Last year when I reviewed the first part of The Cabiri’s TEA trilogy, Tewaz, I wrote that their specialty is “to brush the rust away from primeval tales and bring them into the physical world as immediate experience: not something to talk about abstractly, but something to live, and live through.”
There is another, somewhat more subtle current to their work, too. It involves looking at the world in which they live and finding where the world has become disconnected from its ancient myths, and reconnecting them. In an increasingly skeptical society, this is not easy but it is necessary. In contemporary America, the mass culture places a great emphasis on protracted adolescence, and one of the salient traits of adolescence is that adolescence believes that history begins at one’s own birth, that everything is happening for the first time. The purpose of myth is to remind us that it isn’t. Everything human and divine has been around a long, long time. To understand the past is to gain a deeper insight into that present.
When John Murphy, artistic director of The Cabiri, traveled last year to Iraqi Kurdistan, that present was a catastrophe. Under the boot of the Daesh in Northern Iraq, a “forced conversion campaign” had begun with abductions of Yezidi women and children, and massacres of at least 5,000 Yezidi civilians. The news came to America with a sort of shrug of horror, another quiddity in the growing tapestry of suffering in the Middle East. What few knew and the press failed to mention is that the conflict is part of a 700-year attempt to extirpate the Yezidi. Saddam Hussein had done the same before Daesh, and the Ottomans before him, on back to the Persians. There have been seventy-two major attacks on the Yezidi over the years. What those attacks most sought was to erase all connection of Islamic Iraq to its primordial past, to “purify” the land of all traces of anyone and anything that had existed before Islam came to town. What they aimed, and still aim to destroy is not just human lives, but history itself. Destroying that history means to erase the oldest surviving religion on earth, all its people, and all its wisdom along with it.
Mr. Murphy decided that wisdom needed to be kept alive. To help preserve that history he volunteered himself and dropped right into the war zone near Sinjar for three months. During that time he lived beside Yezidi citizens, listening to their stories (some of which he published here at The Seattle Star), bringing them supplies, easing their struggle in whatever way he could. In a war zone, however, there is still only just so much any one person can do, so he returned to the United States to make sure that the Yezidi history and myths would be preserved in art.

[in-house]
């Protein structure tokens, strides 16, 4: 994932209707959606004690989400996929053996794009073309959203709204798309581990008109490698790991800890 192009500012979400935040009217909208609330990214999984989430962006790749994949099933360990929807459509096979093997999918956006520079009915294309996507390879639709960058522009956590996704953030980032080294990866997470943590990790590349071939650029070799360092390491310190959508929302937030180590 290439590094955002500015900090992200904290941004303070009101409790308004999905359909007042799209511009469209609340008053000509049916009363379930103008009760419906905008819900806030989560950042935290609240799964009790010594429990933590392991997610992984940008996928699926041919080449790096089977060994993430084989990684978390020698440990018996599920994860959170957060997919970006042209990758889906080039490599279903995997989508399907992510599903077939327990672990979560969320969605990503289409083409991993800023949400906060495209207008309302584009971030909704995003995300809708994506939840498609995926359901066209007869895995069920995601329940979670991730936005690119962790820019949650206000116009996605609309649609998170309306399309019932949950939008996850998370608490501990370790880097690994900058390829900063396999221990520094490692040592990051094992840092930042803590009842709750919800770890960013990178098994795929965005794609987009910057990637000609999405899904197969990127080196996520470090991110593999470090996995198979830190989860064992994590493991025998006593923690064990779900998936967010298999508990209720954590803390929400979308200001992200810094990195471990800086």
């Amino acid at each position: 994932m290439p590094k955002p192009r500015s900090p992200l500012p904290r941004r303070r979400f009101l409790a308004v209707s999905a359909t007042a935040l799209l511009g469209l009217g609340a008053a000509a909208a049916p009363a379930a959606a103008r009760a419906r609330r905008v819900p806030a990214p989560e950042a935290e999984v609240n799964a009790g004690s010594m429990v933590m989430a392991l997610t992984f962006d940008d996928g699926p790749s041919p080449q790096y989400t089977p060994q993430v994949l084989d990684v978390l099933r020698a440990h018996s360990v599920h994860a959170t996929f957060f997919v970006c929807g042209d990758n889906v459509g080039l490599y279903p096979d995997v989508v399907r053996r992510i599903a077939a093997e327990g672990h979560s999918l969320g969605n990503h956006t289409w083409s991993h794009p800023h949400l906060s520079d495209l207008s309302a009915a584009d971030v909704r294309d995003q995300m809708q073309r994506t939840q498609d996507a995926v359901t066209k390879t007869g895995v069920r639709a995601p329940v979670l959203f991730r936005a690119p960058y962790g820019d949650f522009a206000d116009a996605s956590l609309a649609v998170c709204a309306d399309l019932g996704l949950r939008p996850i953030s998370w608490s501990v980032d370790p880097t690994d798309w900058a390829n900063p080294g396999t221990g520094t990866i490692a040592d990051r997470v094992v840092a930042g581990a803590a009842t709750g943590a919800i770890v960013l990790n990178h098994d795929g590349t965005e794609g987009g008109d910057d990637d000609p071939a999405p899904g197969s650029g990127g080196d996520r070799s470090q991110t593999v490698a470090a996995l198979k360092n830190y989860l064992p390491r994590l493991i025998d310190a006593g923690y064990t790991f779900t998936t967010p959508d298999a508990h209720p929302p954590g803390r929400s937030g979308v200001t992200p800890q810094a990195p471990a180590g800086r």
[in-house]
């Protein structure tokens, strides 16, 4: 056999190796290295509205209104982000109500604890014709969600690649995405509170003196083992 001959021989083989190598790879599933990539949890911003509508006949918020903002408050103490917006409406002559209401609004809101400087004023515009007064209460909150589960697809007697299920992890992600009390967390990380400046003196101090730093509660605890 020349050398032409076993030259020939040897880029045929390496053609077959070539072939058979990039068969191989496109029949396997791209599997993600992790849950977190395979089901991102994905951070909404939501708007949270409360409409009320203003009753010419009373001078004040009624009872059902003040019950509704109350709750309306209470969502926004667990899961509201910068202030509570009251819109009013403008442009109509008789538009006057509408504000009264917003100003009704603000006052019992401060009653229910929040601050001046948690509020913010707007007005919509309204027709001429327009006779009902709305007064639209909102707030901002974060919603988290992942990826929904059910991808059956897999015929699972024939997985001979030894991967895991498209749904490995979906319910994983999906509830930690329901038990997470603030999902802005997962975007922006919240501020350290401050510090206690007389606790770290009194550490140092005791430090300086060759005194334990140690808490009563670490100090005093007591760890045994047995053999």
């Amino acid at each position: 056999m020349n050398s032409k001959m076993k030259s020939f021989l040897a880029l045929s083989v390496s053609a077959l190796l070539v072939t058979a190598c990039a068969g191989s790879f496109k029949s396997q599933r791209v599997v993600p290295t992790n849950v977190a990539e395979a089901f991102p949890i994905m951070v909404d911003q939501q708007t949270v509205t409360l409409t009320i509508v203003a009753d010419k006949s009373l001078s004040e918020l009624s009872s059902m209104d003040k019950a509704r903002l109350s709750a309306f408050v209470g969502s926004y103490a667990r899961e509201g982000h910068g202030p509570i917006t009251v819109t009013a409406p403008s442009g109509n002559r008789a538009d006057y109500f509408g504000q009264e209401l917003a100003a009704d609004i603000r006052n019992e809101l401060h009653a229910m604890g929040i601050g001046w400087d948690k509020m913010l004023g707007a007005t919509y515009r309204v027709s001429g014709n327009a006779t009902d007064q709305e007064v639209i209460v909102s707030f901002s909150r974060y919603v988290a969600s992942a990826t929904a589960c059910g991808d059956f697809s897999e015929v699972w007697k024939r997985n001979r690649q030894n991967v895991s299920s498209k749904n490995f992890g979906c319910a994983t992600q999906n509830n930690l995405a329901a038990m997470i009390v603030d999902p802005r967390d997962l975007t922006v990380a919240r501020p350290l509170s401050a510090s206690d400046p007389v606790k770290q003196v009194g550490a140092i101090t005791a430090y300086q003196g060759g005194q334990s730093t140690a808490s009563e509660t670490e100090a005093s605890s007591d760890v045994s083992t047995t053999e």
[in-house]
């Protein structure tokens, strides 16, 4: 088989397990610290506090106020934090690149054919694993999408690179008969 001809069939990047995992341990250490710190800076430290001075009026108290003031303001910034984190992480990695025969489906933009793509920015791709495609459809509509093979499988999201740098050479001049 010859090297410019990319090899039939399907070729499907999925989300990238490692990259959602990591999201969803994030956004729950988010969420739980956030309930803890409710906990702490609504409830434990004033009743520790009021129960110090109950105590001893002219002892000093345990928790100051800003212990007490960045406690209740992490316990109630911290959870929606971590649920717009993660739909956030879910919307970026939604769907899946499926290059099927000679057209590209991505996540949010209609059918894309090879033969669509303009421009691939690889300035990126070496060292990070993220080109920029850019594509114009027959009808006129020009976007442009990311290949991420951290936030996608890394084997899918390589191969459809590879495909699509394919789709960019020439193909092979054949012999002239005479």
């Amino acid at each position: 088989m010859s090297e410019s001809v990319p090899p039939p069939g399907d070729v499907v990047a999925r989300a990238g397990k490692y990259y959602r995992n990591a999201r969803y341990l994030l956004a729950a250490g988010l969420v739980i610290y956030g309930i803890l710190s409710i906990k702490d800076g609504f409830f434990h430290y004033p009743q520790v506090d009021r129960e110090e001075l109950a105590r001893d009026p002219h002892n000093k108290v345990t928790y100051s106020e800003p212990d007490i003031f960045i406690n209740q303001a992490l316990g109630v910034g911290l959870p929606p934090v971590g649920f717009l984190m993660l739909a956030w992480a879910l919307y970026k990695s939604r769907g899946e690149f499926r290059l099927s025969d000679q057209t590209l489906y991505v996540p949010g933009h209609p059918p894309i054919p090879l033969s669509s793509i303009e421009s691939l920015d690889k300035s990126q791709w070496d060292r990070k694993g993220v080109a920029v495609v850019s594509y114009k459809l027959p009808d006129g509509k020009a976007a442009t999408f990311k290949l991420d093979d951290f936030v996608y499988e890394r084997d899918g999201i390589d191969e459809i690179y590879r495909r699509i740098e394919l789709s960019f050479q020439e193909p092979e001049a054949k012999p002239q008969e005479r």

This is the background for the second part of The Cabiri’s TEA trilogy, Ezid, opening Friday the 12th at the Cornish Playhouse. In typically Cabiri style, Ezid has multiple meanings: it is often associated with the peacock angel, the first angel of the Heptad, and the one who does not bow. But it’s also contained in the name of the Yezidi themselves, and, if I recall my Pahlavi correctly (it’s been awhile), it means essentially “worthy of worship” and often stands in for a generic angel.
Throughout the piece, these meanings play against each other. The Peacock Angel, whom the Kurds call Tawusê Melek, is admired for his independence by Yezidi people just as much as he is reviled by Muslim people for his similarity to Shaitan and his refusal to bow to Adam. Angels are not what they seem. Nor are humans. Nor are demons. Characters one might have found icy and brutal turn out to have the best interests of the universe at heart, and characters who seemed lovable turn out to be self-centered and destructive. This theme runs throughout Tewaz and, I suspect, the third part of the trilogy too. Being the middle of a trilogy, this show promises to be dip down into the darkness as it begins back toward the final light in part three.
All the while you have The Cabiri doing what they do best, telling their epic stories through dance, gymnastics, and acro/aerobatics. This time around they have enlisted the excellent Cyrus Khambatta for choreography, along with the 20-year veteran of Cirque du Soleil, Marshall Garfield, along with the renowned Sam Alvarez. The usual suspects are there, too. Managing Director of The Cabiri Charly McCreary heads up the dance corps with the lovely Erica Sherman and the dynamic Jody Poth, with eerie live music from Count Constantin.
It promises to be an intriguing evening. I found Tewaz one of the most spectacular things I have seen in Seattle, full of primal power and striking imagery. Certainly it was the finest thing I’ve seen The Cabiri do. I have high hopes Ezid will build on that base, and introduce some new themes as well. Given its deep affiliation with the Yezidi and their recent sufferings, it will be interesting to see if Mr. Murphy and his troupe can recover some hope from the seemingly eternal darkness. But, as myth teaches, even darkness is not eternal. It is easy to forget that when things seem at their darkest as they often do these days–which is all the more reason to connect with the ancient wisdom and remind ourselves it is not.
Omar Willey was born at St. Frances Cabrini Hospital in Seattle and grew up near Lucky Market on Beacon Avenue. He believes Seattle is the greatest city on Earth and came to this conclusion by travelling much of the Earth. He is a junior member of Lesser Seattle and, as an oboist, does not blow his own trumpet. Contact him at omar [at] seattlestar [dot] net